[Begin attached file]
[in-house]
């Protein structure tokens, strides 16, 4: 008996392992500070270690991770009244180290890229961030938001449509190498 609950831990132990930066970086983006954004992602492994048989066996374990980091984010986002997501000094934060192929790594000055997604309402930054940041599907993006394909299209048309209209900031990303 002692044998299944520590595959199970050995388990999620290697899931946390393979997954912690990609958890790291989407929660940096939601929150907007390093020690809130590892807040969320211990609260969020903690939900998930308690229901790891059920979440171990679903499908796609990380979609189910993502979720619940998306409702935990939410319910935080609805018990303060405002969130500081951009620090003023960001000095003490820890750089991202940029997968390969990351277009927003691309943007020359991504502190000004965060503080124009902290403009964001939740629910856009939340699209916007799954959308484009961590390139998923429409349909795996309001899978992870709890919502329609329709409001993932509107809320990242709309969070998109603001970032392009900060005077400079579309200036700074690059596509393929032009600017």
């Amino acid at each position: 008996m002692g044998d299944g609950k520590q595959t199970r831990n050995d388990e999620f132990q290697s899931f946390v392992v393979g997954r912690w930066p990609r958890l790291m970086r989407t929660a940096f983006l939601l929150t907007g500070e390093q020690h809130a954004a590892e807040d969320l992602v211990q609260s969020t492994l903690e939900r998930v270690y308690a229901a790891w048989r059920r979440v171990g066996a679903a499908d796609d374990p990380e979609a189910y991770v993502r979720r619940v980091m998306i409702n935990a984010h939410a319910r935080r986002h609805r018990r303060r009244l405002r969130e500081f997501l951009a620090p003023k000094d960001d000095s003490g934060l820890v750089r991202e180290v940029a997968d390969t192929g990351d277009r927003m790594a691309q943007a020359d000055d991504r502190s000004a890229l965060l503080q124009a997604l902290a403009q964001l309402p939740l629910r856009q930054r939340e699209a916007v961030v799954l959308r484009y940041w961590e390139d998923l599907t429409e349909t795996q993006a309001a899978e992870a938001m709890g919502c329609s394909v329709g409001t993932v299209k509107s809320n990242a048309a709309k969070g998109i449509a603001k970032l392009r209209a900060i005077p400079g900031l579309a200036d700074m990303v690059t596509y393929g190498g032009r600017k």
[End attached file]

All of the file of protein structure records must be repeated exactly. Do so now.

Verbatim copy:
[in-house]
């Protein structure tokens, strides 16, 4: 008996392992500070270690991770009244180290890229961030938001449509190498 609950831990132990930066970086983006954004992602492994048989066996374990980091984010986002997501000094934060192929790594000055997604309402930054940041599907993006394909299209048309209209900031990303 002692044998299944520590595959199970050995388990999620290697899931946390393979997954912690990609958890790291989407929660940096939601929150907007390093020690809130590892807040969320211990609260969020903690939900998930308690229901790891059920979440171990679903499908796609990380979609189910993502979720619940998306409702935990939410319910935080609805018990303060405002969130500081951009620090003023960001000095003490820890750089991202940029997968390969990351277009927003691309943007020359991504502190000004965060503080124009902290403009964001939740629910856009939340699209916007799954959308484009961590390139998923429409349909795996309001899978992870709890919502329609329709409001993932509107809320990242709309969070998109603001970032392009900060005077400079579309200036700074690059596509393929032009600017």
């Amino acid at each position: 008996m002692g044998d299944g609950k520590q595959t199970r831990n050995d388990e999620f132990q290697s899931f946390v392992v393979g997954r912690w930066p990609r958890l790291m970086r989407t929660a940096f983006l939601l929150t907007g500070e390093q020690h809130a954004a590892e807040d969320l992602v211990q609260s969020t492994l903690e939900r998930v270690y308690a229901a790891w048989r059920r979440v171990g066996a679903a499908d796609d374990p990380e979609a189910y991770v993502r979720r619940v980091m998306i409702n935990a984010h939410a319910r935080r986002h609805r018990r303060r009244l405002r969130e500081f997501l951009a620090p003023k000094d960001d000095s003490g934060l820890v750089r991202e180290v940029a997968d390969t192929g990351d277009r927003m790594a691309q943007a020359d000055d991504r502190s000004a890229l965060l503080q124009a997604l902290a403009q964001l309402p939740l629910r856009q930054r939340e699209a916007v961030v799954l959308r484009y940041w961590e390139d998923l599907t429409e349909t795996q993006a309001a899978e992870a938001m709890g919502c329609s394909v329709g409001t993932v299209k509107s809320n990242a048309a709309k969070g998109i449509a603001k970032l392009r209209a900060i005077p400079g900031l579309a200036d700074m990303v690059t596509y393929g190498g032009r600017k």